Page 34 - FOXTALK Fall 2012

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Fall 2012
Work done during the summer of 2012 transformed Lowell Thomas’s o
he School of Communications & the Arts at
Marist already had a lot going for it. But what
it was missing was visible: a state-of-the-art fa-
cility. But with the major renovations underway
to the Lowell Thomas building, that void is now
This renovation project has been spread into two phases. The
first phase, completed over summer 2012, renovated the lower
level and the main floor of Lowell Thomas. A second phase of
renovations, to be completed over summer of 2013, will include
the dean’s suite of the main floor and the entire upper level.
Renovations on the main level were far reaching, including
renovated classrooms, offices and student workspaces. The
most notable change to the main level was the complete renova-
tion of the digital toolbox lab. This classroom is home to the
digital toolbox course, a requirement of all communications and
media arts students. While both the course and the lab existed
before renovations, the changes have made the room better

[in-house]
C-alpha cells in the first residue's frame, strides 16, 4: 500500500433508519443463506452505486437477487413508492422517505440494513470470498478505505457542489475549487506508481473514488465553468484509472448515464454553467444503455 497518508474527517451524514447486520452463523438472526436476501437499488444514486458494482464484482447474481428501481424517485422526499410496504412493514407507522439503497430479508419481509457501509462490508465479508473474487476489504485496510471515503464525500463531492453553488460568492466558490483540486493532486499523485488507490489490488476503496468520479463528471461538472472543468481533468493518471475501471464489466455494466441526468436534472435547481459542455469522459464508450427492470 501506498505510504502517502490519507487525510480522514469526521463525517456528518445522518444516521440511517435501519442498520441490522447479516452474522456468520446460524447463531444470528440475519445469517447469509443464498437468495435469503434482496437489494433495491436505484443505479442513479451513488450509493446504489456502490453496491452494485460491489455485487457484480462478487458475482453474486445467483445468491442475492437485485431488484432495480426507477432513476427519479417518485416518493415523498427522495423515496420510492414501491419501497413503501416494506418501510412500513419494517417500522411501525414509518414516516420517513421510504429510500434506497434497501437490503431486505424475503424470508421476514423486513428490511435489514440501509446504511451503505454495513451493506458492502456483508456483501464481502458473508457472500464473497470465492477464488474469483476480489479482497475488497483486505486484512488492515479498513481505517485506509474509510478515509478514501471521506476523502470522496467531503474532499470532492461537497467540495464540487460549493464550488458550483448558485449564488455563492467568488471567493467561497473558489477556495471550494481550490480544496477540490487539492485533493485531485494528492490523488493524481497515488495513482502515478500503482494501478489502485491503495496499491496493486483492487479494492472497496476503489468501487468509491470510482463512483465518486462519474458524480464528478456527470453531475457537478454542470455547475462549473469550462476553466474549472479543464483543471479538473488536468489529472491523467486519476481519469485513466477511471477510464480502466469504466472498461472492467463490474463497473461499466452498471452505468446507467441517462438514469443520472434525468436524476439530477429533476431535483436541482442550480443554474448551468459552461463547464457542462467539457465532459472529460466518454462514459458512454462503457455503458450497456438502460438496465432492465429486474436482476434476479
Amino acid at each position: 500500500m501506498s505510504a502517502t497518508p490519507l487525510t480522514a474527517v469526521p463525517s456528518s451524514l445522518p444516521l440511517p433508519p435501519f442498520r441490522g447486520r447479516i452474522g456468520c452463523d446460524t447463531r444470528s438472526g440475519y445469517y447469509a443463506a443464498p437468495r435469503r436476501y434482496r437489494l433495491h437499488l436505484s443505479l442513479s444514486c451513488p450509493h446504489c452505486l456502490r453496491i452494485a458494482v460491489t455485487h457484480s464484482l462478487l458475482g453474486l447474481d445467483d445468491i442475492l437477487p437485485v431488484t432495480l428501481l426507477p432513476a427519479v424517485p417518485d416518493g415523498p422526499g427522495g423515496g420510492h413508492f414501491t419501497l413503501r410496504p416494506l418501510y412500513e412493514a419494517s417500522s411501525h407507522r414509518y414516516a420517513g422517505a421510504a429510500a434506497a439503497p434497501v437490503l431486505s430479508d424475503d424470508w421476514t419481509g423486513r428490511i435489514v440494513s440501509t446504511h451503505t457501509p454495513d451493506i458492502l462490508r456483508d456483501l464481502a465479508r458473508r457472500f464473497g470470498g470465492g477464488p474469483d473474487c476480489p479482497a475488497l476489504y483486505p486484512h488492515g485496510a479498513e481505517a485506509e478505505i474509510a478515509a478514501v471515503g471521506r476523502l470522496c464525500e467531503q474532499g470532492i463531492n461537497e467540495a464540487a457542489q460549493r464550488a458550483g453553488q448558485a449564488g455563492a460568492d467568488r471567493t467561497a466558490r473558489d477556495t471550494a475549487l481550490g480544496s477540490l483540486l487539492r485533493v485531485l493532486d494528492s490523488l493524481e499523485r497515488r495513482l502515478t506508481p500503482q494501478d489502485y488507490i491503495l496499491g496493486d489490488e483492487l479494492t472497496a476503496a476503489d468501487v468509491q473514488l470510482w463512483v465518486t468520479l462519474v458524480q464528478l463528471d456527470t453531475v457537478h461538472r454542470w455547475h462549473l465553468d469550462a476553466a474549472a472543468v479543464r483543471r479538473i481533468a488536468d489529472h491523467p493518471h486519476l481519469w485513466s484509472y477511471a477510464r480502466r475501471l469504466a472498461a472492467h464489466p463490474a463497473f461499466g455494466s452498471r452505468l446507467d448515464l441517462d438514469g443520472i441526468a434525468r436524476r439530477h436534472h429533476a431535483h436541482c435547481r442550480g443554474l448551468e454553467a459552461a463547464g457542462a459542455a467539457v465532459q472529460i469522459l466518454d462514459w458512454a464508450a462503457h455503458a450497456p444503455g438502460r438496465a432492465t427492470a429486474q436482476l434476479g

suited for the material covered in the class.
“The classroom is not configured like a traditional classroom
or lab,” Media Arts Chair Paula Willoquet-Maricondi said.
“That is, there are absolutely no rows.”
Instead, the arrangement of the class is in pods, or clusters,
throughout the room, allowing for collaboration amongst small
groups. Monitors hang from the ceiling throughout the room
with a larger screen in the front, allowing for classes to view
various examples during the instructional process. While
the main course held in the room is the digital toolbox, when
classes are not in session the space serves as an open lab for any
communications and media arts students.
An area within the digital toolbox classroom is sectioned off
specifically for students needing practice with rehearsing in
front of a camera. Known as the “Broadcast Practice Room,”
it is a place where students can shoot video or simply practice
their on-camera skills. The room comes equipped with all of
The former lower level of Lowell Thomas, described by students as
dungeon-like, received a complete remodel. The once narrow, dark
hallways are now light and bright, and cramped classrooms are
spacious with plenty of room to spread out. The old, heavy metal
doors have been replaced with wood and glass doors.
In addition to the beautiful cosmetic
renovations, a new HVAC system was installed,
a serious ground water intrusion issue on the
lower level was corrected, and the telecom/
data network was upgraded.
The architect for the interior portion
Hallways in the lower level were wid
can now enjoy club space, including
and radio stations, collaborative clas
chairs, and smart-room technology.
The Center for Sports Communication now has a physical space in which
to conduct research and have guests meet informally with students.